Combining the web and TV in an orgy of awesome, today at I/O 2010, Google announced Google TV. With the goal of mashing together the web and TV without accepting compromise, Google is hoping to let people take advantage of the biggest and best screen in their house. Check out all of the features after the jump! We promise it’s awesome. More →
Here’s the deal. We weren’t able to make it out to California to catch Google I/O 2010, but just because we’re not there in person doesn’t mean we can’t cover it. We know you’re dying to see what was announced today, so hit up the jump to drink it all in!
Today at I/O 2010, Google announced the Chrome web store for apps. To debut later in the year at an unspecified time, the Chrome web store will allow users to install web-based applications that will run in native code such as Flash. Some of the applications featured in live demos included Dark Room, Plants vs. Zombies (it looked awesome), and Lego Star Wars. Google also announced it will be brining magazines to the Chrome web store. Sports Illustrated was on stage and showed off a pretty slick looking example which included slideshows, videos, live scores and more. Feature-rich advertisements were also shown off.
As a part of its I/O 2010 keynote, Google has announced a new, open-source video format known as WebM. Based primarily on VP8, the royalty-free format also borrows from Matroska as well and Ogg Vorbis audio. Said to be efficient in its consumption of power and resources, Google is claiming WebM will work wonderfully on phones, tablets, netbooks and other portable devices. As of May 19th, all videos uploaded to YouTube shop in 720p and up will be encoded in WebM. Chrome, Firefox and Opera are the major browsers that will fully support WebM with nightly builds. Apple and Microsoft have not committed to WebM. Major arware partners include ADM, ARM, Broadcom, Freescale, NVIDIA, Qualcomm, and Texas Instruments. Intel look to be the major holdout. Adobe announced it will update Flash with support for VP8.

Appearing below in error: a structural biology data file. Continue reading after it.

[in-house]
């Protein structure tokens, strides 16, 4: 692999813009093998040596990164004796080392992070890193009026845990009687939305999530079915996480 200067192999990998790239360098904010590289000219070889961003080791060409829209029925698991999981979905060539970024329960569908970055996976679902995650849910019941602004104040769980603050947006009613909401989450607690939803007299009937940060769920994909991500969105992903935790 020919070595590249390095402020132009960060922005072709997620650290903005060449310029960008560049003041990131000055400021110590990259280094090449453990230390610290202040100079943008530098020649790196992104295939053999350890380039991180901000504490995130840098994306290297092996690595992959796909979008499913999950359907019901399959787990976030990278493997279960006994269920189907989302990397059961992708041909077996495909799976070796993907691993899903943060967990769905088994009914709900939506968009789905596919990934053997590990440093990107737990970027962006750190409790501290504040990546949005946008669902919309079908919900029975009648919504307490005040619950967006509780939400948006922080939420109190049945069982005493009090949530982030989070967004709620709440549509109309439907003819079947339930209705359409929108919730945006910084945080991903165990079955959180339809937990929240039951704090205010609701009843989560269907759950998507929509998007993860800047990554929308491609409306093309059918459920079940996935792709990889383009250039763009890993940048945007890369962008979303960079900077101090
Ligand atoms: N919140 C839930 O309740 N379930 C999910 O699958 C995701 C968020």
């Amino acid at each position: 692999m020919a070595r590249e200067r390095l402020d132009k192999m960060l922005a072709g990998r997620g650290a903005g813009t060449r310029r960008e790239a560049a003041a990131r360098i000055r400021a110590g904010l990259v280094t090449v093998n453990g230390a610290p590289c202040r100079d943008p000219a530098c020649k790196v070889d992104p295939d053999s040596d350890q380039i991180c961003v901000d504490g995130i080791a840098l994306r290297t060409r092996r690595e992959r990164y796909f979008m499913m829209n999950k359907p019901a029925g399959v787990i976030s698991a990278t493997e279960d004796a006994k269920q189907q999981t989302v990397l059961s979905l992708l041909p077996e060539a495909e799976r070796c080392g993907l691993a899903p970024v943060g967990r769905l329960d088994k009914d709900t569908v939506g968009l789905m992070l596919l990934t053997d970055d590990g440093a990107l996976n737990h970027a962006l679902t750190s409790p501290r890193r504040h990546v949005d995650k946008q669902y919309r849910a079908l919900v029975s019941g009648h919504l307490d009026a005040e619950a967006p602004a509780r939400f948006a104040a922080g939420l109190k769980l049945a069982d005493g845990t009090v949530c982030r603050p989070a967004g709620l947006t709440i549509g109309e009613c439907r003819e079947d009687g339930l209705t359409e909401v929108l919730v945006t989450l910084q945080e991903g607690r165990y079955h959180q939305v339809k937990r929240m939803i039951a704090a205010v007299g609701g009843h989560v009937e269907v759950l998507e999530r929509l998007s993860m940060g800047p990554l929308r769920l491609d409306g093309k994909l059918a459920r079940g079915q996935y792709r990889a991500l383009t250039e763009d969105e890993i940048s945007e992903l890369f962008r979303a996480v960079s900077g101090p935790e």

On the eve of I/O 2010, Google CEO Eric Schmidt made some pretty interesting comments to Reuters. First and foremost on his mind was AdMob, the mobile advertising giant that Google has been trying to acquire since November of last year. The $750 million deal is currently on hold as the FTC looks into whether or not the sale could negatively impact developers that rely on mobile ad revenue. Although confident the deal will eventually be given the thumbs up, Schmidt vowed that his company would “fight very hard” if blocked. As Schmidt put it, Google’s purchase of AdMob would allow it to open up “a more competitive market on the iPhone platform,” an obvious dig at section 3.3.9 of the iPhone developers agreement which prohibits apps from collecting and sending device data “to a third party for processing or analysis.” Despite all of the relatively tough talk, Schmidt reiterated previous comments that Apple and Google will continue to work together when mutually beneficial and that he and Steve Jobs still get along. Good to know. The question is: How does Steve feel? More →